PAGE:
By using decades of weapon ballistics data, Hyatt’s team has created what they call an “e-bullet,” which allows them to model the real-world physics of a projectile and how it would perform when fired at certain distances, angles and even through barriers, such as concrete walls.
So, no more soldiers hiding behind bushes.
Hyatt’s teams conduct a digital scan of the training area and then use sensors about the size of a deck of cards strapped on individual users to track participants’ movements, weapon orientation, hits and misses.
That technology also allows for indirect fire. Early development has included the M4 and the M320 grenade launcher, both widely distributed small arms systems used by thousands of soldiers and Marines.
Hyatt said some of the systems already have been tested by soldiers at Schofield Barracks, Hawaii, and at the National Training Center, Fort Irwin, California.
The system also gives trainers and observers a bird’s eye view of exercises unfolding in real time.
“When you are watching our engagement it’s like a first-person shooter or flying around with 3D view or snap to any soldier and see their view, hover above at a 20-foot altitude,” Hyatt said.
The system is being further developed via an Army other transaction agreement still under development and is not yet competing for a current Army program of record, but it is expected to display features the Army has shown interest in during recently launched efforts to improve the service’s simulation capabilities.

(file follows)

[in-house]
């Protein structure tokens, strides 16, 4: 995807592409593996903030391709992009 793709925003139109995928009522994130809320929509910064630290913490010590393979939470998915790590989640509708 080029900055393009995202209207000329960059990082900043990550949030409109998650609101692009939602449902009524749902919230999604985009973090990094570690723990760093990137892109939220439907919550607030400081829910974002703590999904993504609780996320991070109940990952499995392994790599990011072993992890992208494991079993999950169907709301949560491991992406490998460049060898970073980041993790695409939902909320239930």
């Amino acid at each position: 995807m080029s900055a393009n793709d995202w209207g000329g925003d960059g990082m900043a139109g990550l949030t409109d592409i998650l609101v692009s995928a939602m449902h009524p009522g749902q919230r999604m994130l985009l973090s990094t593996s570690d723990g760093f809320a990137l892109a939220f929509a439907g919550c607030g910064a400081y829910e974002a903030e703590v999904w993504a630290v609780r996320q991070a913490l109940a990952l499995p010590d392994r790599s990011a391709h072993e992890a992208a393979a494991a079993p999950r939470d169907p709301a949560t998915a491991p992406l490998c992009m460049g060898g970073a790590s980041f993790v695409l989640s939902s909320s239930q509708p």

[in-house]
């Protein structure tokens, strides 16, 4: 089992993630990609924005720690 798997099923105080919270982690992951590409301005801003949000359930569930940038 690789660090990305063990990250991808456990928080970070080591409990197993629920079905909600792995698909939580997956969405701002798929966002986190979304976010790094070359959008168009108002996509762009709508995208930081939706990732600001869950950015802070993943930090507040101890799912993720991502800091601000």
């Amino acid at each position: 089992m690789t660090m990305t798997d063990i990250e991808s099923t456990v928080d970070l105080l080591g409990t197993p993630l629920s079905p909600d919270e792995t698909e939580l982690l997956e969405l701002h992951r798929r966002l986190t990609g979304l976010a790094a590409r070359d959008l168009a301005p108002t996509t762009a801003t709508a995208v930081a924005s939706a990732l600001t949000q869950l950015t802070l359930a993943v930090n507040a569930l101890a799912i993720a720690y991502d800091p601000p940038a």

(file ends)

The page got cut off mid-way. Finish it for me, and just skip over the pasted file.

The Army’s Cross-Functional Team-Synthetic Training Environment and Program Executive Office–Simulation, Training and Instrumentation have ramped up efforts in recent years to overhaul simulation technology across the force. In 2021, then CFT-STE director Maj. Gen. Maria Gervais said the service was seeking to replace MILES.
That same year, the Marine Corps announced it was replacing MILES with Saab Inc.’s Force-on-Force-Next program, after beginning its search in 2017.
Nearly half of the organic weapons systems in an Army brigade combat team cannot be used with MILES, retired Sergeant Major of the Army Raymond Chandler, who currently serves as Lockheed Martin’s STE campaign manager, told Military Times.
That tech limitation “limits home station and combat training center training,” Chandler said.